When asked to describe the field of teaching artistry, those of us in or connected to it usually pause—it’s an unfamiliar question, and an uncertain feeling about how to define this amorphous workforce. As we answer (IF we answer), we usually default to describing where TAs work, or who hires TAs. It doesn’t make much of an impression—I can tell you from having talked about this field a lot over the decades.
In the last five years, I have changed the way I conceive of the field of teaching artistry; and this fresh perspective has had an impact when I share it. It’s more inclusive—now, practitioners with different titles like “teaching artist” and “community artist” and “artist in healthcare” can see their natural connections; new partnerships become evident; and we focus on the value that teaching artists create (which is what everyone cares about) more than the locations that employ them (really, who outside the field cares about that?). I call this view the Six Purpose Threads, and the attached article lays out this landscape. It identifies the six main goals teaching artists (and others with different titles but similar skills and approaches) are hired to achieve. These are the main purposes TAs strive to accomplish in their work. In brief:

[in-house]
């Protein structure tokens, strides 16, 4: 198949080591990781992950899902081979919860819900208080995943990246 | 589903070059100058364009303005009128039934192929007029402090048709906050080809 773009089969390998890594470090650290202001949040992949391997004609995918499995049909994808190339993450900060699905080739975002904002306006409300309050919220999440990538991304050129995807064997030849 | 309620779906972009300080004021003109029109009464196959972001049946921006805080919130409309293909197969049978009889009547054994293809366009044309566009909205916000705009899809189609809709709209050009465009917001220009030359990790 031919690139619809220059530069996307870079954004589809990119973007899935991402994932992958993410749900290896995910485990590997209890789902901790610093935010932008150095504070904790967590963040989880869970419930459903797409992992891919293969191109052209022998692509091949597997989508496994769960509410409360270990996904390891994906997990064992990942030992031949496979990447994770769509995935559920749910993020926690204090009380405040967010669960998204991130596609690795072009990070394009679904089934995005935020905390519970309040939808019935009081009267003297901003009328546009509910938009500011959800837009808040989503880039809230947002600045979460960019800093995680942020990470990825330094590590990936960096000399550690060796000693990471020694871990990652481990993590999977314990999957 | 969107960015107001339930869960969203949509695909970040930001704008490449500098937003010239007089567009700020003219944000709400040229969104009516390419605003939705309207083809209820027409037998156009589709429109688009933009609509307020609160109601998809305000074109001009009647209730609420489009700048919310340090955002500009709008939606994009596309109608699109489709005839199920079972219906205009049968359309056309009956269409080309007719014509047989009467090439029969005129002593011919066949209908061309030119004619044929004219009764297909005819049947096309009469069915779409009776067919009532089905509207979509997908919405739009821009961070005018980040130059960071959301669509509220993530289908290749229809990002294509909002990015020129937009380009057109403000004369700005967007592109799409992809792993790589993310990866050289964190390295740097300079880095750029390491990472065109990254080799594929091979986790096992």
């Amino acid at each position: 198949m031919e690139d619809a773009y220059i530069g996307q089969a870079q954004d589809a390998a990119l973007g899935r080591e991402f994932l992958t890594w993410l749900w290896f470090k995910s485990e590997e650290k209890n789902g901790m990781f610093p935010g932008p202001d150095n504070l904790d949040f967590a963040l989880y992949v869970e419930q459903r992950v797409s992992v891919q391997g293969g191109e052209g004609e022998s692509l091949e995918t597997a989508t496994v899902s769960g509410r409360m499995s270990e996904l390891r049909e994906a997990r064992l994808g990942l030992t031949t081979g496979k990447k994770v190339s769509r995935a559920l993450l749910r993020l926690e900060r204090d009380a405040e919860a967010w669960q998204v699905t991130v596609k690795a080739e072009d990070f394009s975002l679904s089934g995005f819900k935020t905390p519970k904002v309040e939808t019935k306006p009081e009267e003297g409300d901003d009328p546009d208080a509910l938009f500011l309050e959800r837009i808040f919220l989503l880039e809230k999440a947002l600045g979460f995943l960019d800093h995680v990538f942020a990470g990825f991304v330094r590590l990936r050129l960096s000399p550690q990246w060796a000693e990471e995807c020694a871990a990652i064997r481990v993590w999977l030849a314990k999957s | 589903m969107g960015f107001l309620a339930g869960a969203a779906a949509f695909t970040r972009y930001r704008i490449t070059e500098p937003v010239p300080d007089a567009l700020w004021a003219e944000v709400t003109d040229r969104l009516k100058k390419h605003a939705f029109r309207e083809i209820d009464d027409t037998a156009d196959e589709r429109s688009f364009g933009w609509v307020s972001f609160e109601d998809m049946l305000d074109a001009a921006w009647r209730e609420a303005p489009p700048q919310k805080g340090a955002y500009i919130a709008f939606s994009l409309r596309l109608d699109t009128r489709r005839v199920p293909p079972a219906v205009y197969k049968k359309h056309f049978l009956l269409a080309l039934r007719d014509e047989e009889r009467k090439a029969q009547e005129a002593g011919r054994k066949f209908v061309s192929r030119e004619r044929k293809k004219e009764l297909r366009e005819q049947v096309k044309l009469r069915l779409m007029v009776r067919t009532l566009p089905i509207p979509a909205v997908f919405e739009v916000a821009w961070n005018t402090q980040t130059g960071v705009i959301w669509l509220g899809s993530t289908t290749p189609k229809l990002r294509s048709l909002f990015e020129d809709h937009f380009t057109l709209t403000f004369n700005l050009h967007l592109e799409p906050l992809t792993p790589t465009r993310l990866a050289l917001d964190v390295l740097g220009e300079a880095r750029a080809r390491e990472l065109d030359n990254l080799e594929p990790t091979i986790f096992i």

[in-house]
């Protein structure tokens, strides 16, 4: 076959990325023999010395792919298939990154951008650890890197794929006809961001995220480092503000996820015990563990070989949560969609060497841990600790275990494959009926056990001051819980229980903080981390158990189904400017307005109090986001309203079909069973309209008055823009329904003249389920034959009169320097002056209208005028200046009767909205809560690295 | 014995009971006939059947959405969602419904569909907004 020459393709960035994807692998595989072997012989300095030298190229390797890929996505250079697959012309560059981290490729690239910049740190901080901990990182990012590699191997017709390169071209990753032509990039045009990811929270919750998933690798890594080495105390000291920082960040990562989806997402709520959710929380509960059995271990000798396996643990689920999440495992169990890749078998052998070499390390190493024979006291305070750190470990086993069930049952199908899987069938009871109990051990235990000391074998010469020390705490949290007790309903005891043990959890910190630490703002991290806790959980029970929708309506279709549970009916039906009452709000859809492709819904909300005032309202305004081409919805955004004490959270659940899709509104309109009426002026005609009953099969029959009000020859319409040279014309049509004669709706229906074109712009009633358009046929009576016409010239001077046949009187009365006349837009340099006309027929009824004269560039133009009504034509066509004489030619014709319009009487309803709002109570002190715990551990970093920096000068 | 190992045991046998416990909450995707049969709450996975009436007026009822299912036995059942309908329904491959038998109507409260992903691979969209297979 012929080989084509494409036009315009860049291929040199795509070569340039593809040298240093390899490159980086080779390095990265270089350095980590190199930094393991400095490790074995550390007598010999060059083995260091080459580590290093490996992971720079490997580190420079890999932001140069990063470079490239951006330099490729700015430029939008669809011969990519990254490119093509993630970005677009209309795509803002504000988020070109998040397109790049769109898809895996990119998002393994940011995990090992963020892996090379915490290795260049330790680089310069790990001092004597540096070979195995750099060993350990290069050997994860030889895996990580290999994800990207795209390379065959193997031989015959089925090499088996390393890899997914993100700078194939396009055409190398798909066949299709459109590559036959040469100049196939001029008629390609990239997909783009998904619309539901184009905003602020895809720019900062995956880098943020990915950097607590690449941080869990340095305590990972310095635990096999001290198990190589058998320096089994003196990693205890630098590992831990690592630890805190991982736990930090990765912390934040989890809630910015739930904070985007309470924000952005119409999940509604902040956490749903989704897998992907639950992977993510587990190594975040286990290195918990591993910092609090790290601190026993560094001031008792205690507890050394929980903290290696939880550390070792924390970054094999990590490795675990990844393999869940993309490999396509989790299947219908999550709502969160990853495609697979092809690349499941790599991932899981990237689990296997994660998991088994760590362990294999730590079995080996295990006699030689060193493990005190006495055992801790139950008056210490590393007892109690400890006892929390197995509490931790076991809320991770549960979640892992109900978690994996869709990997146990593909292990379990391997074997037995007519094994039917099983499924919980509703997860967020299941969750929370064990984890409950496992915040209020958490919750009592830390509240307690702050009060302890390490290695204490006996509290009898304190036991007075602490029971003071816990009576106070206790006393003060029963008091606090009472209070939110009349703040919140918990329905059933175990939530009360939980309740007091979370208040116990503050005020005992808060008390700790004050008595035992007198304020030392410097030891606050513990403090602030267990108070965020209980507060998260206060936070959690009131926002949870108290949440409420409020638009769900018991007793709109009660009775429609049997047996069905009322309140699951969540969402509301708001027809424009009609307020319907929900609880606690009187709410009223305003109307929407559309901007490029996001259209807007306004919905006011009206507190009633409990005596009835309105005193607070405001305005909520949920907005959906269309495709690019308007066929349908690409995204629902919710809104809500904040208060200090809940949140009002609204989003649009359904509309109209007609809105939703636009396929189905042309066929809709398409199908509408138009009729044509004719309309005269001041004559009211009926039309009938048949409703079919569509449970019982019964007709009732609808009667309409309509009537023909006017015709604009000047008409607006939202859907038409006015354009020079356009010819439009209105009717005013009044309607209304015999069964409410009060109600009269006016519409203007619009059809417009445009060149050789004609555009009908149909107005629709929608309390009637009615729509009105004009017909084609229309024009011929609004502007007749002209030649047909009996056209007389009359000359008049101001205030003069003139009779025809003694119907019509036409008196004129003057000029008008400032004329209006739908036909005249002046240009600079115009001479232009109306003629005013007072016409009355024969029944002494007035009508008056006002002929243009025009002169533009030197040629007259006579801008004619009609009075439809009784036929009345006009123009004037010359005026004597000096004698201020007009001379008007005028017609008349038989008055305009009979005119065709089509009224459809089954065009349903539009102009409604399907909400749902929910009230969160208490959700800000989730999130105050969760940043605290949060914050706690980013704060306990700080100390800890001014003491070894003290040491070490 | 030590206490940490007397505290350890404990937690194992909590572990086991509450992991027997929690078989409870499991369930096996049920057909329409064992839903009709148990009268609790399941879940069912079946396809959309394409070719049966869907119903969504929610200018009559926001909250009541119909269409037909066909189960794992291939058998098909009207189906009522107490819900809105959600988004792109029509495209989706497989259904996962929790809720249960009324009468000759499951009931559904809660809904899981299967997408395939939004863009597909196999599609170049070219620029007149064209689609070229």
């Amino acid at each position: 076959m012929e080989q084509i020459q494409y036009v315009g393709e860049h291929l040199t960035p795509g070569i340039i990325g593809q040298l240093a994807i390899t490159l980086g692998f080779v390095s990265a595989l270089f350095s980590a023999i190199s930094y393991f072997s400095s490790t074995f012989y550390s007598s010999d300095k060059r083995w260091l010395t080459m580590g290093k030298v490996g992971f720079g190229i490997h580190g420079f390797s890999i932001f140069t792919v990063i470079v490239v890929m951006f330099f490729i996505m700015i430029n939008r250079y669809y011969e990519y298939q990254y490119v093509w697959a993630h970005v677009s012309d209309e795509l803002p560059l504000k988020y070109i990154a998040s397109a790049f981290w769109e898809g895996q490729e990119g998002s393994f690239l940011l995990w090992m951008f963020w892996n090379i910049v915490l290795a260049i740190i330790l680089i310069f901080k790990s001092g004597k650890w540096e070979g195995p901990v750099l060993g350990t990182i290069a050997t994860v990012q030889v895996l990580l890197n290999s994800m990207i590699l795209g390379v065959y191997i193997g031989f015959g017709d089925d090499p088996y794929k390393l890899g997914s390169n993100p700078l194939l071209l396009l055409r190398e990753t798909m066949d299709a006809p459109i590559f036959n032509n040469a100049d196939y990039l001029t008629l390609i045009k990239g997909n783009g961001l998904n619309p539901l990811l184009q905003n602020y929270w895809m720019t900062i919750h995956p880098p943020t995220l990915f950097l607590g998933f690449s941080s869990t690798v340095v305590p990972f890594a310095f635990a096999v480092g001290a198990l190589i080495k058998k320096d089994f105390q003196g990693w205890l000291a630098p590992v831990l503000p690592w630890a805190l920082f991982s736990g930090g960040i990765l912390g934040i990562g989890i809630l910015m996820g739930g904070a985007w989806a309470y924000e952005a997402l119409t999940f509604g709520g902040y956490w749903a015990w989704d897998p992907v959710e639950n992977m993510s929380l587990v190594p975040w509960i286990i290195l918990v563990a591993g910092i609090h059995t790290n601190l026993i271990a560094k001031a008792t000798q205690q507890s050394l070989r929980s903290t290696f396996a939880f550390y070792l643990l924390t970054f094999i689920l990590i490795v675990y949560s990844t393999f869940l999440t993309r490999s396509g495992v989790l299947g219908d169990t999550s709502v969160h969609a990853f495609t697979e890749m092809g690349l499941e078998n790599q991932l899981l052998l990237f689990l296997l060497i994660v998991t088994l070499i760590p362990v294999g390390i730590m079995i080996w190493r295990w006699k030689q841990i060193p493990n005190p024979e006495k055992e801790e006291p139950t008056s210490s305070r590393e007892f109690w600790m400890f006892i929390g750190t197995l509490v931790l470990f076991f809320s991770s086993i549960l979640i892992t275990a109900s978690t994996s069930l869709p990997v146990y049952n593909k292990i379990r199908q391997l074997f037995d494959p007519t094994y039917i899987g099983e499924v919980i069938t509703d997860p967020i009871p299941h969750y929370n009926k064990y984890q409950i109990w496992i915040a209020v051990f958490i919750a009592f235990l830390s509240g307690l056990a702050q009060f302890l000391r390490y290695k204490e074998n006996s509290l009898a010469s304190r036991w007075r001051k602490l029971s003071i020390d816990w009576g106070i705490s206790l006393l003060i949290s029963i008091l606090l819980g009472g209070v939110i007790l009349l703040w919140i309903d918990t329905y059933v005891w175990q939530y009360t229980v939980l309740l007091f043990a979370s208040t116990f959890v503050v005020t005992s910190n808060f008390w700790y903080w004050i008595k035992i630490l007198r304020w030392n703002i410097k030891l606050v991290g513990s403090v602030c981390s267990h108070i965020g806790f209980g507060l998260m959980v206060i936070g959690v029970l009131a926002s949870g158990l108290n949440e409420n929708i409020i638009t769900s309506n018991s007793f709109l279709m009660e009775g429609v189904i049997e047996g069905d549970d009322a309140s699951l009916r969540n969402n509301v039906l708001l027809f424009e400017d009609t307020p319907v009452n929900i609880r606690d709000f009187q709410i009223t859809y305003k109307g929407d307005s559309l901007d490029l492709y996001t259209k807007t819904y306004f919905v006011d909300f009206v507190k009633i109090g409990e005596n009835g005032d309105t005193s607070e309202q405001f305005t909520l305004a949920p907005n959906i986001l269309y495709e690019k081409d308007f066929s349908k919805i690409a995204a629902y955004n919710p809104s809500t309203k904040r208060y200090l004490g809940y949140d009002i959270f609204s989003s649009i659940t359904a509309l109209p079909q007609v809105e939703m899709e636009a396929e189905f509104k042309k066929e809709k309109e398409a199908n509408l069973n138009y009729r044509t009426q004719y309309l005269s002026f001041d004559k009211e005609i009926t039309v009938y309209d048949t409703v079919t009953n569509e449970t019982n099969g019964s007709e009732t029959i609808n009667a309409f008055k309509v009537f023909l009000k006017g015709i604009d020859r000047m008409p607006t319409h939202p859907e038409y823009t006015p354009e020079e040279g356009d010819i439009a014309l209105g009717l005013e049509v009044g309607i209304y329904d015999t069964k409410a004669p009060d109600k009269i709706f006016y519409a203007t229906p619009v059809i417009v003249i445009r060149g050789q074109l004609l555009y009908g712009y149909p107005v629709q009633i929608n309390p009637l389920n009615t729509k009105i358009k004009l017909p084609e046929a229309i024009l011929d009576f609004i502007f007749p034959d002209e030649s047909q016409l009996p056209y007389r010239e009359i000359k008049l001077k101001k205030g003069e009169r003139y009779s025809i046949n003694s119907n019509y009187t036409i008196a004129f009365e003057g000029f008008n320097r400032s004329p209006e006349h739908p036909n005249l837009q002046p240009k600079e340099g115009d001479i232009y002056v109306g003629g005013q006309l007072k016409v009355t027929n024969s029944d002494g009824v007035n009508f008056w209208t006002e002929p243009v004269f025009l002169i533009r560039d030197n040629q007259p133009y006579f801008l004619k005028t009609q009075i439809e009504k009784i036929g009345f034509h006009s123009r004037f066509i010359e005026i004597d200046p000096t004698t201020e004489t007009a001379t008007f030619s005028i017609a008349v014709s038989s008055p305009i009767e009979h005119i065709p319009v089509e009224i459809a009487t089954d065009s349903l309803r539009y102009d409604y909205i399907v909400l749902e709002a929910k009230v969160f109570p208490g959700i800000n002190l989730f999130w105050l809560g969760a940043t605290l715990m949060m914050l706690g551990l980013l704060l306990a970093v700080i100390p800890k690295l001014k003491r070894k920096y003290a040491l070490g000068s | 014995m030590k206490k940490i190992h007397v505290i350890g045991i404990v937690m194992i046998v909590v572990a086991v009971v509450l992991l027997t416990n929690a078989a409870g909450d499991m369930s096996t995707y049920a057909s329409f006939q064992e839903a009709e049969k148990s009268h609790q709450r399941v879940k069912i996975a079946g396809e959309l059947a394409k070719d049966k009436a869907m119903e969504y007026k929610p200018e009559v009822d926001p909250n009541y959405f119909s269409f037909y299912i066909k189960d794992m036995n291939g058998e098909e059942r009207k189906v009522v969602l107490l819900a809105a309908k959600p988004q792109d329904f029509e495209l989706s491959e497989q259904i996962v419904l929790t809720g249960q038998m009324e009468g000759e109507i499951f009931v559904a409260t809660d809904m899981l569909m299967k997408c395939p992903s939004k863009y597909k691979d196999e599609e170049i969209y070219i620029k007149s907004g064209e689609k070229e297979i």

- Work of art: To enhance the encounter with art works.
- Art skills development: To deepen the development of art-making skills,
- Arts integration: To catalyze the learning of non-arts content.
- Community quality of life: To increase the livability of communities.
- Social/personal development: To develop personal or social capacities.
- Other instrumental goals: To achieve non-arts goals important to institutions
- + Digital: To activate personal artistry in digital media.
It has been adopted by Lincoln Center Education for their Teaching Artist Development Lab as a founding for their intensive, multi-level training. It is prompting teaching artists to rethink their contributions and expertise in the context of a wide and expanding field. As you will read, the six threads are pretty inclusive, and you may find your work has fallen into several, and that you have an interest in learning more about another. As TAs grapple with this vision of the field in workshops or in the luxury of two weeks at Lincoln Center, we recognize a core set of skills that applies in all those threads, as well as the distinct skills, practices, and habits of mind that lead to excellence in the different threads. It is illuminating, often exhilarating to clarify what you know and don’t know, what you want to learn more about, and what areas of special expertise you want to share with colleagues. That is a healthy set of discrimination to bring to a growing field.
At a recent day-long forum hosted by Grantmakers for the Arts, I was convinced it is time to add a seventh thread that is not adequately housed in the original six—arts activism: to foster political change. So, you will read a living inquiry not a set theory.
What do you think?
Read about the Six (Plus) Purpose Threads:.EricBooth.Teaching Artist Purpose Threads-essay
Learn more about Eric Booth’s work here.